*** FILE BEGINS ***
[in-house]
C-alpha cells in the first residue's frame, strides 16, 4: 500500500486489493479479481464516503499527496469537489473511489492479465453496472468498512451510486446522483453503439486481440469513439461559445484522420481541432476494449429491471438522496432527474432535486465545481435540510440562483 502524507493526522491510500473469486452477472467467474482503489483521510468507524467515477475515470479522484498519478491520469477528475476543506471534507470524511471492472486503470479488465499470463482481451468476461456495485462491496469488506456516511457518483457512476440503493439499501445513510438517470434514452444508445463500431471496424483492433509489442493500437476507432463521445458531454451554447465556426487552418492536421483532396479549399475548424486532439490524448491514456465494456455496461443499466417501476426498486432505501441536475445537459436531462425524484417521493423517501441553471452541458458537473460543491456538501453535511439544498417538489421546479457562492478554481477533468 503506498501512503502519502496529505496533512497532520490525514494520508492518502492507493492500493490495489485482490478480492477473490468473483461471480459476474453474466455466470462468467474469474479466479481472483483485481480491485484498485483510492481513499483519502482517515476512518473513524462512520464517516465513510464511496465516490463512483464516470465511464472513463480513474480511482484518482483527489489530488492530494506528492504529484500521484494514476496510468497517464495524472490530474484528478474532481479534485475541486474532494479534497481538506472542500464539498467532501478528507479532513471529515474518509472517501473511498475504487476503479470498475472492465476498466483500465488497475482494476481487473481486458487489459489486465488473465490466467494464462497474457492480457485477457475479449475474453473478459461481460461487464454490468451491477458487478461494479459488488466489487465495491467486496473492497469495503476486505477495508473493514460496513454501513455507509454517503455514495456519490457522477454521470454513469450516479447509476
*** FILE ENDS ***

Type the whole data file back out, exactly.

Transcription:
[in-house]
C-alpha cells in the first residue's frame, strides 16, 4: 500500500486489493479479481464516503499527496469537489473511489492479465453496472468498512451510486446522483453503439486481440469513439461559445484522420481541432476494449429491471438522496432527474432535486465545481435540510440562483 502524507493526522491510500473469486452477472467467474482503489483521510468507524467515477475515470479522484498519478491520469477528475476543506471534507470524511471492472486503470479488465499470463482481451468476461456495485462491496469488506456516511457518483457512476440503493439499501445513510438517470434514452444508445463500431471496424483492433509489442493500437476507432463521445458531454451554447465556426487552418492536421483532396479549399475548424486532439490524448491514456465494456455496461443499466417501476426498486432505501441536475445537459436531462425524484417521493423517501441553471452541458458537473460543491456538501453535511439544498417538489421546479457562492478554481477533468 503506498501512503502519502496529505496533512497532520490525514494520508492518502492507493492500493490495489485482490478480492477473490468473483461471480459476474453474466455466470462468467474469474479466479481472483483485481480491485484498485483510492481513499483519502482517515476512518473513524462512520464517516465513510464511496465516490463512483464516470465511464472513463480513474480511482484518482483527489489530488492530494506528492504529484500521484494514476496510468497517464495524472490530474484528478474532481479534485475541486474532494479534497481538506472542500464539498467532501478528507479532513471529515474518509472517501473511498475504487476503479470498475472492465476498466483500465488497475482494476481487473481486458487489459489486465488473465490466467494464462497474457492480457485477457475479449475474453473478459461481460461487464454490468451491477458487478461494479459488488466489487465495491467486496473492497469495503476486505477495508473493514460496513454501513455507509454517503455514495456519490457522477454521470454513469450516479447509476